Yorkshire singer/songwriter Kate Rusby has been quietly resurrecting English folk music for the last ten years with a grace, wit, and reverence that others have attempted yet failed to achieve. 2004's Underneath the Stars was a triumph of contemporary music both new and borrowed, an acoustic symphony of brass, guitars, and Rusby's mesmerizing voice. Listeners craving a sequel will find much to love in The Girl Who Couldn't Fly, another collection of traditional ballads and self-penned charmers that firmly establish Rusby as the Alison Krauss of British folk music. Produced again by John McCusker, her renditions of songs both old and new are presented with an effervescence that belay their sometimes wistful -- and often sexual, as in the bawdy opener, "Game of All Fours" -- natures. Rusby's own compositions ("Elfin King," "Little Jack Frost," and "The Lark," just to name a few) are marvels of timelessness. Like June Tabor and Gillian Welch, she's got one hand on the pulse of history and the other on a heart that contains a very old soul. Here's to hoping that those hands continue to pen such lovely tales.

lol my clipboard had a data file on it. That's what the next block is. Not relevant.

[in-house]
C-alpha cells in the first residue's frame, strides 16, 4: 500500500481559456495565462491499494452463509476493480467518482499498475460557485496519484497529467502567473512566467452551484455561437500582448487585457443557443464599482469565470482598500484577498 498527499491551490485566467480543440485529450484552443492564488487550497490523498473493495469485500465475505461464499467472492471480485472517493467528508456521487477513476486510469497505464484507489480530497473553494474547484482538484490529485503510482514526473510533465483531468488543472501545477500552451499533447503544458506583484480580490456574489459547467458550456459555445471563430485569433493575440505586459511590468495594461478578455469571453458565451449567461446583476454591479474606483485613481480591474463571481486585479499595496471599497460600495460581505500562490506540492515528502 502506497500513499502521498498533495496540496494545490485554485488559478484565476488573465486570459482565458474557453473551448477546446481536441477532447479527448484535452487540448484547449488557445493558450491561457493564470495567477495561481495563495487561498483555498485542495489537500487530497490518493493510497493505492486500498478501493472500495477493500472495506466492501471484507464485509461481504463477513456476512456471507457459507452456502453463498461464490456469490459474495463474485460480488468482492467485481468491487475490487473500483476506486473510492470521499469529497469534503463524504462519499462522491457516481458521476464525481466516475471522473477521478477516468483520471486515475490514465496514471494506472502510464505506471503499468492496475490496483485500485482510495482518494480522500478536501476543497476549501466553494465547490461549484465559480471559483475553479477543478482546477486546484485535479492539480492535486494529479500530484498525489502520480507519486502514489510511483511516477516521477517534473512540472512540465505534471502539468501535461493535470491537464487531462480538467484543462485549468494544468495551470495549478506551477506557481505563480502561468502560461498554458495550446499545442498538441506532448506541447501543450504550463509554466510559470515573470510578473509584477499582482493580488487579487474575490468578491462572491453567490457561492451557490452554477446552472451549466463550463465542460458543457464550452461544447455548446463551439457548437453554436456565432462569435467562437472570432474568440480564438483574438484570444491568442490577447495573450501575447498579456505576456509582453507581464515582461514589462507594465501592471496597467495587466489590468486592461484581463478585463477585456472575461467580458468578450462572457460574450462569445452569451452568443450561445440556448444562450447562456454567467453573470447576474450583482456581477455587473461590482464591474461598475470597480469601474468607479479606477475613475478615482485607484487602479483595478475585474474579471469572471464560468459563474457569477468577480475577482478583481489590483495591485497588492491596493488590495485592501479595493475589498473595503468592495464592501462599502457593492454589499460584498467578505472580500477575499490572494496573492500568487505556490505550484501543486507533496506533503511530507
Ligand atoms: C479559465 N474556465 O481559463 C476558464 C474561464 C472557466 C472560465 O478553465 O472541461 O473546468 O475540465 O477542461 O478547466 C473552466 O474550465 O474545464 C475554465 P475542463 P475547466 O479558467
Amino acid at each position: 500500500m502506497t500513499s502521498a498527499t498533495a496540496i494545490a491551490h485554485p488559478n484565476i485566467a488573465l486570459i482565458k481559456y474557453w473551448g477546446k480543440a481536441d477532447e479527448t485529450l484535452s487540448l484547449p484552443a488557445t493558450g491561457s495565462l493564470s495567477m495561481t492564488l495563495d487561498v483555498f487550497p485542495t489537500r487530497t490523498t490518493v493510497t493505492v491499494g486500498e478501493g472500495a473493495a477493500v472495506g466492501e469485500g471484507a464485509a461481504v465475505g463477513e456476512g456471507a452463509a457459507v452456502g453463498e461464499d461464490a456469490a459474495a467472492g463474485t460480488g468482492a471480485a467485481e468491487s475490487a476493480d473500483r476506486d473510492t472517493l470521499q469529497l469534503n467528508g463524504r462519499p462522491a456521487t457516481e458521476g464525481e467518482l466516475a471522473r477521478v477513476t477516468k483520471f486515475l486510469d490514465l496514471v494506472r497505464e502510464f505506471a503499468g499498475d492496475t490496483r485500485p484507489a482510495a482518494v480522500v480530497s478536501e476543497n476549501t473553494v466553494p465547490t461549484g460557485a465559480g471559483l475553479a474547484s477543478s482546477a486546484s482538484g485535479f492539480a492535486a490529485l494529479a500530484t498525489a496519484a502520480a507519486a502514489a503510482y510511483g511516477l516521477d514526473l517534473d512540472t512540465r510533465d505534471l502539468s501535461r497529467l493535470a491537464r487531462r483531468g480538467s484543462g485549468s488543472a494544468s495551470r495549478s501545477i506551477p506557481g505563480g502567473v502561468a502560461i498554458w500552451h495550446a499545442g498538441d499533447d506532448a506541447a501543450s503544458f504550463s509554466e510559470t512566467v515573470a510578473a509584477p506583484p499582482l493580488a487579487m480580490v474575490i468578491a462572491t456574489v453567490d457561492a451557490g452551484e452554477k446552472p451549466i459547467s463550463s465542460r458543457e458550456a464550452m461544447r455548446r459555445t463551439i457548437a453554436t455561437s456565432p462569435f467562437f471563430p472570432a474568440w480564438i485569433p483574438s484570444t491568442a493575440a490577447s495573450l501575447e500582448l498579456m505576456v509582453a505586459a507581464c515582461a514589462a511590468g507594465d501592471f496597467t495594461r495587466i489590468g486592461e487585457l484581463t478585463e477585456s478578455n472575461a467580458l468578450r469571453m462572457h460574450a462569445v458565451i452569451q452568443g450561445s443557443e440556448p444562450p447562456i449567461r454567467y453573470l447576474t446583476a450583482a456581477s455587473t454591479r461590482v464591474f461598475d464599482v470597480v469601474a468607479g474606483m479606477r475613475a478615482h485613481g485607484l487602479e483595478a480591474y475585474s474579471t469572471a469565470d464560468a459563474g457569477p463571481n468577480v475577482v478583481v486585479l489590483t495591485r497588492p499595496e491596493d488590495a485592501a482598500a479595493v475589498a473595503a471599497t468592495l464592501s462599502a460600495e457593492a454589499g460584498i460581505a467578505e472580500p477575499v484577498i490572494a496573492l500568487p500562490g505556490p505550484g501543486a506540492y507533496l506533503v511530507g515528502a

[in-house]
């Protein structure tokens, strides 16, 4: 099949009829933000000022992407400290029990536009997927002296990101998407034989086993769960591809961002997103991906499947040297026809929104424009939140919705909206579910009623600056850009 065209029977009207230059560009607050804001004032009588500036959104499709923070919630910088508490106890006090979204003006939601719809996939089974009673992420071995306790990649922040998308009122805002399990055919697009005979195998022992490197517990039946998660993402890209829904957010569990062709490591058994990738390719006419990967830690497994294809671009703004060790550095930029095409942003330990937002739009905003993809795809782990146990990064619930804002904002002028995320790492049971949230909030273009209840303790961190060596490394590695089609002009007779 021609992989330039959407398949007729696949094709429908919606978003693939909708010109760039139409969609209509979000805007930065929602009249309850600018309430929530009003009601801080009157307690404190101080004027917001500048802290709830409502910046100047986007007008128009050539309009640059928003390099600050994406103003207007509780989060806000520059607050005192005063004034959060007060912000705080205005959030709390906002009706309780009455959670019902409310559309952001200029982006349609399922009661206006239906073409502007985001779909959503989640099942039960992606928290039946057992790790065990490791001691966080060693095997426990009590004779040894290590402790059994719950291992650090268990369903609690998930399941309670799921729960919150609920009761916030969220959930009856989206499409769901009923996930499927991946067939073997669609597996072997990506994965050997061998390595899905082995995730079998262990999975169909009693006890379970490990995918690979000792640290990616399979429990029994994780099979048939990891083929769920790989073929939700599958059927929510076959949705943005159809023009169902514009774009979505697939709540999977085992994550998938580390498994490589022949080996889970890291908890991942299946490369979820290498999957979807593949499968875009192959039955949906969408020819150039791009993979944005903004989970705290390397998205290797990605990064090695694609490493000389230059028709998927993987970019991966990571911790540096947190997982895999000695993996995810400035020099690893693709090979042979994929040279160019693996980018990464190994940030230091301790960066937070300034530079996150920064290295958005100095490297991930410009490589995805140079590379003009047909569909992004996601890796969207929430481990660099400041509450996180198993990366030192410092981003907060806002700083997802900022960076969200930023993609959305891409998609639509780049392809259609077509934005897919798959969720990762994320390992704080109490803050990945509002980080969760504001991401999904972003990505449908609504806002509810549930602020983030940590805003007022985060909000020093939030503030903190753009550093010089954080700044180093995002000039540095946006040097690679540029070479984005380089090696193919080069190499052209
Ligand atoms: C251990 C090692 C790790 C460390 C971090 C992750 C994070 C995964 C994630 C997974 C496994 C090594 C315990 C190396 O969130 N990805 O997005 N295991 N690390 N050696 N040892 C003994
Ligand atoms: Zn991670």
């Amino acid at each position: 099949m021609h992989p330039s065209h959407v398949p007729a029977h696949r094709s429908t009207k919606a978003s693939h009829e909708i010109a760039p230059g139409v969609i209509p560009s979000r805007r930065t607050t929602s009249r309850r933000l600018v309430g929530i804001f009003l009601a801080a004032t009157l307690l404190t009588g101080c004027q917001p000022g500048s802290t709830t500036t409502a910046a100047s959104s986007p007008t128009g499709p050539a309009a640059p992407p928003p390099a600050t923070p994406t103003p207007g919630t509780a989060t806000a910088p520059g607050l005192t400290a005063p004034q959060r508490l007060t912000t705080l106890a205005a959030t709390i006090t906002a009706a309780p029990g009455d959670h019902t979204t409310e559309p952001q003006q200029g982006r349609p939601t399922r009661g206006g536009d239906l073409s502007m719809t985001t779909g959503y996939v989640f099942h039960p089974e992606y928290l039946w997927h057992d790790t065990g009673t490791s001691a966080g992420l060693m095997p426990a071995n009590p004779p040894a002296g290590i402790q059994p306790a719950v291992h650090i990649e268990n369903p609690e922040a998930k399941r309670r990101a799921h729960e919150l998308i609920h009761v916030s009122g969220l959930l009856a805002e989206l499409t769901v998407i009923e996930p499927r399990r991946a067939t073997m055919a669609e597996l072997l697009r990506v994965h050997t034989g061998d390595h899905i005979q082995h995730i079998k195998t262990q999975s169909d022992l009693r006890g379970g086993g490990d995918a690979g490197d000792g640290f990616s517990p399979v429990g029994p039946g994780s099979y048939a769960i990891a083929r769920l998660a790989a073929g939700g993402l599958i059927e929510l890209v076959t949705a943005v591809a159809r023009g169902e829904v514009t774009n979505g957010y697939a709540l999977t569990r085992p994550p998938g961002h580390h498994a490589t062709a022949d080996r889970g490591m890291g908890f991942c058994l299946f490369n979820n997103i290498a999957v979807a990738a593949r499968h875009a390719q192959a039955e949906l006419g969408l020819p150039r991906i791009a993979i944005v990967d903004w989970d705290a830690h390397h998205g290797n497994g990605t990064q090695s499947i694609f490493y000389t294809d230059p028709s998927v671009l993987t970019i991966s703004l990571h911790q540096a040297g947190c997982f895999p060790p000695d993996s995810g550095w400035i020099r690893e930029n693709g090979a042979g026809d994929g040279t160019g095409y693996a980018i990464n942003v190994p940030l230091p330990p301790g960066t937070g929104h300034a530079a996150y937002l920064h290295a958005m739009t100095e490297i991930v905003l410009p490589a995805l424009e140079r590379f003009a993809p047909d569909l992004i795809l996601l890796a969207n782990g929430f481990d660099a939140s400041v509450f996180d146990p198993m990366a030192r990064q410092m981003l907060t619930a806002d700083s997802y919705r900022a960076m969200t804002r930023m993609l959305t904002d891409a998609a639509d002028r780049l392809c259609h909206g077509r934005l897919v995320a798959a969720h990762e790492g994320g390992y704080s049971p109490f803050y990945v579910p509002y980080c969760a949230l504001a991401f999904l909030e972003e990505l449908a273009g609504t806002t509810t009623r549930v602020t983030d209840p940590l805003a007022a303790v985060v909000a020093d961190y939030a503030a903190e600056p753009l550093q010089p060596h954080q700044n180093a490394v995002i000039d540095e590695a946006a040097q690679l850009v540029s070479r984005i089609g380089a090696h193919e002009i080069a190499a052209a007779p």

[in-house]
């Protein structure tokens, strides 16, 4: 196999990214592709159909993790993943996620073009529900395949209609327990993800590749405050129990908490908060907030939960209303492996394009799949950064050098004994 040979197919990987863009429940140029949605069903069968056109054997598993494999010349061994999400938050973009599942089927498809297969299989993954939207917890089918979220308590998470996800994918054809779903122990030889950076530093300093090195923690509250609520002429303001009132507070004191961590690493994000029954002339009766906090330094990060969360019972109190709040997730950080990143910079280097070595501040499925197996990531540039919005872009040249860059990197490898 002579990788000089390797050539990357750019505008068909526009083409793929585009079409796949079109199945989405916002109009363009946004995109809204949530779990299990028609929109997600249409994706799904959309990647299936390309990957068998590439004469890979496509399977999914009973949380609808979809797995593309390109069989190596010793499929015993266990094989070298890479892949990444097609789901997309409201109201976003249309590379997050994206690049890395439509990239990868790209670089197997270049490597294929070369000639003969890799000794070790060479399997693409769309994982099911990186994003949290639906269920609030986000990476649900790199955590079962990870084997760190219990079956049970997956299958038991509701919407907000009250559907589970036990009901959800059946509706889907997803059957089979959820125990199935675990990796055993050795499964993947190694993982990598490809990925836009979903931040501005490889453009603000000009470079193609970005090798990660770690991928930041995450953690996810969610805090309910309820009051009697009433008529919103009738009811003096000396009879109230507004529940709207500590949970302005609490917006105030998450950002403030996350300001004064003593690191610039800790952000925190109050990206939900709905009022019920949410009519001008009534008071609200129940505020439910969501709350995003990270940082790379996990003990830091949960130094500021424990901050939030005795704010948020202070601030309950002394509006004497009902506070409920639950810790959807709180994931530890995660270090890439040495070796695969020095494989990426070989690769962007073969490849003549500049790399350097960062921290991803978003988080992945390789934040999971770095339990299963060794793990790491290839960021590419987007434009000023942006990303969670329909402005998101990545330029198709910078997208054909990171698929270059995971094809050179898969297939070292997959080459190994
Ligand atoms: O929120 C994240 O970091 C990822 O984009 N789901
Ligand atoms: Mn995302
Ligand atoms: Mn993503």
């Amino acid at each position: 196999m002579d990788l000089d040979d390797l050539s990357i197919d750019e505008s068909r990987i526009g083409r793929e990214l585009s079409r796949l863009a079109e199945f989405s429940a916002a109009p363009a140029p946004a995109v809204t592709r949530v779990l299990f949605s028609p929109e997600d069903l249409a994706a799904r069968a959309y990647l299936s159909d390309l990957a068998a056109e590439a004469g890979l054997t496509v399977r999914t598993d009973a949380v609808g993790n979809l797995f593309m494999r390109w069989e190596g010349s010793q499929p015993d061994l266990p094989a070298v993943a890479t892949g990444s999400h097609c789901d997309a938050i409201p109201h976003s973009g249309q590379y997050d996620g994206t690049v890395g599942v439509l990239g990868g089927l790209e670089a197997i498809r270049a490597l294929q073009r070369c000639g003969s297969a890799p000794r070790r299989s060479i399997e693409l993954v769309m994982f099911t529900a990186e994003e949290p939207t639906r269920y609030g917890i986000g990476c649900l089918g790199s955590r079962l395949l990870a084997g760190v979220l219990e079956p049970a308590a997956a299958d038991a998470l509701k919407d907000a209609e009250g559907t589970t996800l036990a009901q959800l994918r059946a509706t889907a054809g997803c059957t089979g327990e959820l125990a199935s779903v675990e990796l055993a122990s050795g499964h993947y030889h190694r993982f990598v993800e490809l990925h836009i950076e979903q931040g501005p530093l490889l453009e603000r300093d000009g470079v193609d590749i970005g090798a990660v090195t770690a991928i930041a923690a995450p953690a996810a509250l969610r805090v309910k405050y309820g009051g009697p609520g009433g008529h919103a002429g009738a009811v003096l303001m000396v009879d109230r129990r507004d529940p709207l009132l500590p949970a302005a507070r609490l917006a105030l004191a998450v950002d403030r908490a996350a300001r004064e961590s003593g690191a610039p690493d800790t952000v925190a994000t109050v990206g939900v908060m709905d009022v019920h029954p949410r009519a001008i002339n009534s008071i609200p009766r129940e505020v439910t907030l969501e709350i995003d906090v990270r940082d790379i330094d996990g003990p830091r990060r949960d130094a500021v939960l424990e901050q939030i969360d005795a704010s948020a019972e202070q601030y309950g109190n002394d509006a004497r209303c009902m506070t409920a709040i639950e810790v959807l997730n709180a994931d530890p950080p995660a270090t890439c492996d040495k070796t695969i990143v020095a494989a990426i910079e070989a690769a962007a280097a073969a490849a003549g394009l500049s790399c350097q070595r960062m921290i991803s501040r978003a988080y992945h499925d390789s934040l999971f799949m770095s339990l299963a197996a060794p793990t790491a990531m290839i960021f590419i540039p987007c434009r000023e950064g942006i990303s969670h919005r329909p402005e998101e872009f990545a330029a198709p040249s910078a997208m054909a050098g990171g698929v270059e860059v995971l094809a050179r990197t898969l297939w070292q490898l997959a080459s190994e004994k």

AllMusic Review by James Christopher Monger